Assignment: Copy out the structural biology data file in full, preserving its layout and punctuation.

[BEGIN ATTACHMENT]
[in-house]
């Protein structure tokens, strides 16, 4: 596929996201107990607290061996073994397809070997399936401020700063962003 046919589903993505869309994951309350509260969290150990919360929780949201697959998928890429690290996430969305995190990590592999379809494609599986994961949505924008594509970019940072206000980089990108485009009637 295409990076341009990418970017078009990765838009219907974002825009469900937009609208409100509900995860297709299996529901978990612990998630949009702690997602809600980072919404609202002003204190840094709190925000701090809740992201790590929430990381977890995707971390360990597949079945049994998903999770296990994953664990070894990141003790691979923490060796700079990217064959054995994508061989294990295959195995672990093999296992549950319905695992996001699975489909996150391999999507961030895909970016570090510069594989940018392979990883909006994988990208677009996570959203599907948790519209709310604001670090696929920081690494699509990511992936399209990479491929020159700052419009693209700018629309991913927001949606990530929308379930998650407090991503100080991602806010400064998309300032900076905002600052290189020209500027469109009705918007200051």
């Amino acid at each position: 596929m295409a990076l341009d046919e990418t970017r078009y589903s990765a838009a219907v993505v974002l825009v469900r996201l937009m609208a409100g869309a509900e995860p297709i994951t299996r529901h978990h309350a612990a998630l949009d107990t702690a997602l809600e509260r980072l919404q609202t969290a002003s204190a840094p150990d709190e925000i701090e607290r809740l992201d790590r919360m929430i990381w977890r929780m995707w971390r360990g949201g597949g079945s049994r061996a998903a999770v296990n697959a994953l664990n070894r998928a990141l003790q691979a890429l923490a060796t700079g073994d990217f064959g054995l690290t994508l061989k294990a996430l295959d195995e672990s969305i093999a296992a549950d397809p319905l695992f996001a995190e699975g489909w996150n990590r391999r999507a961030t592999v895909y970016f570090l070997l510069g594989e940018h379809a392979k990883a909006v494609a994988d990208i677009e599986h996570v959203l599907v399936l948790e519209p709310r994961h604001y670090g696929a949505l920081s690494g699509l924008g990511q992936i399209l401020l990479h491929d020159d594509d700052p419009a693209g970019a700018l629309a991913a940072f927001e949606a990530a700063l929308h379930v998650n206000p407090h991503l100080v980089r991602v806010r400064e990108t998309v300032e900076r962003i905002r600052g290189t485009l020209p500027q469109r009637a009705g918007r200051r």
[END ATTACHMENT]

[in-house]
């Protein structure tokens, strides 16, 4: 596929996201107990607290061996073994397809070997399936401020700063962003 046919589903993505869309994951309350509260969290150990919360929780949201697959998928890429690290996430969305995190990590592999379809494609599986994961949505924008594509970019940072206000980089990108485009009637 295409990076341009990418970017078009990765838009219907974002825009469900937009609208409100509900995860297709299996529901978990612990998630949009702690997602809600980072919404609202002003204190840094709190925000701090809740992201790590929430990381977890995707971390360990597949079945049994998903999770296990994953664990070894990141003790691979923490060796700079990217064959054995994508061989294990295959195995672990093999296992549950319905695992996001699975489909996150391999999507961030895909970016570090510069594989940018392979990883909006994988990208677009996570959203599907948790519209709310604001670090696929920081690494699509990511992936399209990479491929020159700052419009693209700018629309991913927001949606990530929308379930998650407090991503100080991602806010400064998309300032900076905002600052290189020209500027469109009705918007200051």
């Amino acid at each position: 596929m295409a990076l341009d046919e990418t970017r078009y589903s990765a838009a219907v993505v974002l825009v469900r996201l937009m609208a409100g869309a509900e995860p297709i994951t299996r529901h978990h309350a612990a998630l949009d107990t702690a997602l809600e509260r980072l919404q609202t969290a002003s204190a840094p150990d709190e925000i701090e607290r809740l992201d790590r919360m929430i990381w977890r929780m995707w971390r360990g949201g597949g079945s049994r061996a998903a999770v296990n697959a994953l664990n070894r998928a990141l003790q691979a890429l923490a060796t700079g073994d990217f064959g054995l690290t994508l061989k294990a996430l295959d195995e672990s969305i093999a296992a549950d397809p319905l695992f996001a995190e699975g489909w996150n990590r391999r999507a961030t592999v895909y970016f570090l070997l510069g594989e940018h379809a392979k990883a909006v494609a994988d990208i677009e599986h996570v959203l599907v399936l948790e519209p709310r994961h604001y670090g696929a949505l920081s690494g699509l924008g990511q992936i399209l401020l990479h491929d020159d594509d700052p419009a693209g970019a700018l629309a991913a940072f927001e949606a990530a700063l929308h379930v998650n206000p407090h991503l100080v980089r991602v806010r400064e990108t998309v300032e900076r962003i905002r600052g290189t485009l020209p500027q469109r009637a009705g918007r200051r």